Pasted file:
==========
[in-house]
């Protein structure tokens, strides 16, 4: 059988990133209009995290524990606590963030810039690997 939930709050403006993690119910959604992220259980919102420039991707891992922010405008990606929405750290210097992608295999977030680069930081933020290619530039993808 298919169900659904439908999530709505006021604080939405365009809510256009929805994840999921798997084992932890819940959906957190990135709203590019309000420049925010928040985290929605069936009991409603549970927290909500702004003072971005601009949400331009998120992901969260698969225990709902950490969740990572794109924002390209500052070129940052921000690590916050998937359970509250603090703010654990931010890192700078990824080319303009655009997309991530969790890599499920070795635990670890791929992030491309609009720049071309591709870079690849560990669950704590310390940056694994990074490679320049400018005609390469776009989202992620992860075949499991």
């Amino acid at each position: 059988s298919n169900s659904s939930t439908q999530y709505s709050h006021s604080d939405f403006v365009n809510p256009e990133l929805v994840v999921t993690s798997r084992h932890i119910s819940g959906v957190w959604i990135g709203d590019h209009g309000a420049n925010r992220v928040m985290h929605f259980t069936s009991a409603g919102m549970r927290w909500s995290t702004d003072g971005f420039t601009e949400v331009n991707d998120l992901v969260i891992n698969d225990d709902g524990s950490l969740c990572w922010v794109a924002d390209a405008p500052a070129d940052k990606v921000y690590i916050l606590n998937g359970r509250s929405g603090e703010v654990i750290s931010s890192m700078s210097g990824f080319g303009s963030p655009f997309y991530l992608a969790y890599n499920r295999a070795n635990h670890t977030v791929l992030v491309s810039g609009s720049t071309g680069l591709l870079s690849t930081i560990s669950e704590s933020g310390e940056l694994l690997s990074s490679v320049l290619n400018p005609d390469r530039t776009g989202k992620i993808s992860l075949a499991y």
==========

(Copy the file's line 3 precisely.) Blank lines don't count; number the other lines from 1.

């Amino acid at each position: 059988s298919n169900s659904s939930t439908q999530y709505s709050h006021s604080d939405f403006v365009n809510p256009e990133l929805v994840v999921t993690s798997r084992h932890i119910s819940g959906v957190w959604i990135g709203d590019h209009g309000a420049n925010r992220v928040m985290h929605f259980t069936s009991a409603g919102m549970r927290w909500s995290t702004d003072g971005f420039t601009e949400v331009n991707d998120l992901v969260i891992n698969d225990d709902g524990s950490l969740c990572w922010v794109a924002d390209a405008p500052a070129d940052k990606v921000y690590i916050l606590n998937g359970r509250s929405g603090e703010v654990i750290s931010s890192m700078s210097g990824f080319g303009s963030p655009f997309y991530l992608a969790y890599n499920r295999a070795n635990h670890t977030v791929l992030v491309s810039g609009s720049t071309g680069l591709l870079s690849t930081i560990s669950e704590s933020g310390e940056l694994l690997s990074s490679v320049l290619n400018p005609d390469r530039t776009g989202k992620i993808s992860l075949a499991y």